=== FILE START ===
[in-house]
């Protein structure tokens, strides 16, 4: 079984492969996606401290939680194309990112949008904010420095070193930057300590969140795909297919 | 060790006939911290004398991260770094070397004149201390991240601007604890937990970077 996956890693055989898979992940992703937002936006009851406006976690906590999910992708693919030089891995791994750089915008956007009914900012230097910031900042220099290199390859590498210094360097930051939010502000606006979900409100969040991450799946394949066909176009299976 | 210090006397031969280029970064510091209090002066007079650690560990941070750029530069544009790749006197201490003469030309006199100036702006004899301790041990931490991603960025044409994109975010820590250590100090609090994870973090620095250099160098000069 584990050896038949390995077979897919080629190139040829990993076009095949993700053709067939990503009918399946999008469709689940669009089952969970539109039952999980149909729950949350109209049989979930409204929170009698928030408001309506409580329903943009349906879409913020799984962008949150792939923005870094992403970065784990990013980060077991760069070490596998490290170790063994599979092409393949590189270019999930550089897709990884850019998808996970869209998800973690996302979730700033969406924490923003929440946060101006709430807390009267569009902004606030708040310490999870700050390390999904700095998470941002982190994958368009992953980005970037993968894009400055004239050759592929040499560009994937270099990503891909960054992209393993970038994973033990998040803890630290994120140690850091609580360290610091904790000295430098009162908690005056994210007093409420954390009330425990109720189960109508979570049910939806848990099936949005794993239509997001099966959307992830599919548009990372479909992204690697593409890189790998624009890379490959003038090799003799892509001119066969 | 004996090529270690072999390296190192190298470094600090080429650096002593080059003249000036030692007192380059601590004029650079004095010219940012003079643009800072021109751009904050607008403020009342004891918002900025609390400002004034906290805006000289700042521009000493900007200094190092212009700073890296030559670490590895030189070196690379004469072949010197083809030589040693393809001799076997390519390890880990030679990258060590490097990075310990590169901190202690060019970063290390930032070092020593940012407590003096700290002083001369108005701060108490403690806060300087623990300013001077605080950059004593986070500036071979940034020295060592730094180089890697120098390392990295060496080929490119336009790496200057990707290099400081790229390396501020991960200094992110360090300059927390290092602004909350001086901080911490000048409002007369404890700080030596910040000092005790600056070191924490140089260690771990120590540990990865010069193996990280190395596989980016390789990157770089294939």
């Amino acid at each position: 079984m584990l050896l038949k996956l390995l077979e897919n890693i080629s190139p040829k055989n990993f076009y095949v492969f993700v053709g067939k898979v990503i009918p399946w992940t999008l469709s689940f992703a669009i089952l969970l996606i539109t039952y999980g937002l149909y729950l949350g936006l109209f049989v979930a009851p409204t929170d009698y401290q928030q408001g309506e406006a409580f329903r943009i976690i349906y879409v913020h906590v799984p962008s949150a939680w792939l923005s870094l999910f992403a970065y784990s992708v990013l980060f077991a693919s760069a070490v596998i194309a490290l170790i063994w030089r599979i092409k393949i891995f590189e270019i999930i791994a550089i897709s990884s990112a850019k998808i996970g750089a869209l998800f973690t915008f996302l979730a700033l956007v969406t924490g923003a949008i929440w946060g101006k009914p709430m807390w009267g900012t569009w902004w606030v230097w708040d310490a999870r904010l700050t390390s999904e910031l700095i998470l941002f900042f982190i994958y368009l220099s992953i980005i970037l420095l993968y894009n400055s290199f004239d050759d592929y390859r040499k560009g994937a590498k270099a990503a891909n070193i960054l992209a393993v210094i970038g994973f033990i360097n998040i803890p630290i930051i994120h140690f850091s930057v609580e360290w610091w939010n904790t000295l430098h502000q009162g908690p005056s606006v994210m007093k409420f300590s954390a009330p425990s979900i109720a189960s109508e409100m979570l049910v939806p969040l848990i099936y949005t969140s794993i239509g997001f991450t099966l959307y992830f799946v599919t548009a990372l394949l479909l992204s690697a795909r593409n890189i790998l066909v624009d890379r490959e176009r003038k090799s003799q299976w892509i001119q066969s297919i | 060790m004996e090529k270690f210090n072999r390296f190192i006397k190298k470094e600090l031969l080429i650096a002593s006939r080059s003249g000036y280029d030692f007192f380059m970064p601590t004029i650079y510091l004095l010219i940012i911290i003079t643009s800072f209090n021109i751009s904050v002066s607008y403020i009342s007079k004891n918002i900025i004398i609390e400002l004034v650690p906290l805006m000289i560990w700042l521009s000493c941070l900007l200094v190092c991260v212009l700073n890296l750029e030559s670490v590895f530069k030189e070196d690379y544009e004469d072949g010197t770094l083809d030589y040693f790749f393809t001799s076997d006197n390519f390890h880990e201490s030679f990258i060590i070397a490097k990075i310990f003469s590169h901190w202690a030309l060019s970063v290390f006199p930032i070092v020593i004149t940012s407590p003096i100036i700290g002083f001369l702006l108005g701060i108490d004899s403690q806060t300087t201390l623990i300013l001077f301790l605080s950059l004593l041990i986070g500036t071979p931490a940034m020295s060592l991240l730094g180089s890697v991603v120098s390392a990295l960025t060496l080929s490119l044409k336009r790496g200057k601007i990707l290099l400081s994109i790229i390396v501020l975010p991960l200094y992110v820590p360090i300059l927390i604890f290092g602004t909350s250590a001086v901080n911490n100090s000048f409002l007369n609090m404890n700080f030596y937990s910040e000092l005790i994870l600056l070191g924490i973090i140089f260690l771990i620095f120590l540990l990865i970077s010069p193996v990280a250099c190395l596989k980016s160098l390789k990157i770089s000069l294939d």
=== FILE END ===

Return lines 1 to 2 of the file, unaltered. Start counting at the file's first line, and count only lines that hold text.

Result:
[in-house]
């Protein structure tokens, strides 16, 4: 079984492969996606401290939680194309990112949008904010420095070193930057300590969140795909297919 | 060790006939911290004398991260770094070397004149201390991240601007604890937990970077 996956890693055989898979992940992703937002936006009851406006976690906590999910992708693919030089891995791994750089915008956007009914900012230097910031900042220099290199390859590498210094360097930051939010502000606006979900409100969040991450799946394949066909176009299976 | 210090006397031969280029970064510091209090002066007079650690560990941070750029530069544009790749006197201490003469030309006199100036702006004899301790041990931490991603960025044409994109975010820590250590100090609090994870973090620095250099160098000069 584990050896038949390995077979897919080629190139040829990993076009095949993700053709067939990503009918399946999008469709689940669009089952969970539109039952999980149909729950949350109209049989979930409204929170009698928030408001309506409580329903943009349906879409913020799984962008949150792939923005870094992403970065784990990013980060077991760069070490596998490290170790063994599979092409393949590189270019999930550089897709990884850019998808996970869209998800973690996302979730700033969406924490923003929440946060101006709430807390009267569009902004606030708040310490999870700050390390999904700095998470941002982190994958368009992953980005970037993968894009400055004239050759592929040499560009994937270099990503891909960054992209393993970038994973033990998040803890630290994120140690850091609580360290610091904790000295430098009162908690005056994210007093409420954390009330425990109720189960109508979570049910939806848990099936949005794993239509997001099966959307992830599919548009990372479909992204690697593409890189790998624009890379490959003038090799003799892509001119066969 | 004996090529270690072999390296190192190298470094600090080429650096002593080059003249000036030692007192380059601590004029650079004095010219940012003079643009800072021109751009904050607008403020009342004891918002900025609390400002004034906290805006000289700042521009000493900007200094190092212009700073890296030559670490590895030189070196690379004469072949010197083809030589040693393809001799076997390519390890880990030679990258060590490097990075310990590169901190202690060019970063290390930032070092020593940012407590003096700290002083001369108005701060108490403690806060300087623990300013001077605080950059004593986070500036071979940034020295060592730094180089890697120098390392990295060496080929490119336009790496200057990707290099400081790229390396501020991960200094992110360090300059927390290092602004909350001086901080911490000048409002007369404890700080030596910040000092005790600056070191924490140089260690771990120590540990990865010069193996990280190395596989980016390789990157770089294939």